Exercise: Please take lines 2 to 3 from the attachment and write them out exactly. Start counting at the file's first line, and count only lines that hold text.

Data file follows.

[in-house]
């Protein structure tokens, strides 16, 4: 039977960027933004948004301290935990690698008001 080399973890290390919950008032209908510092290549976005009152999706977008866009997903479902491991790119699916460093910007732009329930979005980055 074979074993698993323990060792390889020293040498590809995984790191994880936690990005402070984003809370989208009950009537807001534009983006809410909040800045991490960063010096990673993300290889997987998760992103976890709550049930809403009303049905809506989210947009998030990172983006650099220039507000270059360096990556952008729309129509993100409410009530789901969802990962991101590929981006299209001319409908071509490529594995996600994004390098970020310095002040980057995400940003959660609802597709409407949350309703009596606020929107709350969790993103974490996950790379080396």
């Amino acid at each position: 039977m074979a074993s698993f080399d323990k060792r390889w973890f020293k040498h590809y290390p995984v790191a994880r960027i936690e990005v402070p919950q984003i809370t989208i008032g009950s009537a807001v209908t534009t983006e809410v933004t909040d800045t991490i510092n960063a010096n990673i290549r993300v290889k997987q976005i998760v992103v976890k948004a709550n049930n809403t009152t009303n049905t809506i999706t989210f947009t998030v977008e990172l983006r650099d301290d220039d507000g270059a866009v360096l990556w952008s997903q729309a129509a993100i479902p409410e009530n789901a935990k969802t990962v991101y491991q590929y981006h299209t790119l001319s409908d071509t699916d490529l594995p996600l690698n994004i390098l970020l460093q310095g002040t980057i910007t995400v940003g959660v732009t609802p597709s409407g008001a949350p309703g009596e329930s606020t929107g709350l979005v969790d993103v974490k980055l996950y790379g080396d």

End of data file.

């Protein structure tokens, strides 16, 4: 039977960027933004948004301290935990690698008001 080399973890290390919950008032209908510092290549976005009152999706977008866009997903479902491991790119699916460093910007732009329930979005980055 074979074993698993323990060792390889020293040498590809995984790191994880936690990005402070984003809370989208009950009537807001534009983006809410909040800045991490960063010096990673993300290889997987998760992103976890709550049930809403009303049905809506989210947009998030990172983006650099220039507000270059360096990556952008729309129509993100409410009530789901969802990962991101590929981006299209001319409908071509490529594995996600994004390098970020310095002040980057995400940003959660609802597709409407949350309703009596606020929107709350969790993103974490996950790379080396």
């Amino acid at each position: 039977m074979a074993s698993f080399d323990k060792r390889w973890f020293k040498h590809y290390p995984v790191a994880r960027i936690e990005v402070p919950q984003i809370t989208i008032g009950s009537a807001v209908t534009t983006e809410v933004t909040d800045t991490i510092n960063a010096n990673i290549r993300v290889k997987q976005i998760v992103v976890k948004a709550n049930n809403t009152t009303n049905t809506i999706t989210f947009t998030v977008e990172l983006r650099d301290d220039d507000g270059a866009v360096l990556w952008s997903q729309a129509a993100i479902p409410e009530n789901a935990k969802t990962v991101y491991q590929y981006h299209t790119l001319s409908d071509t699916d490529l594995p996600l690698n994004i390098l970020l460093q310095g002040t980057i910007t995400v940003g959660v732009t609802p597709s409407g008001a949350p309703g009596e329930s606020t929107g709350l979005v969790d993103v974490k980055l996950y790379g080396d």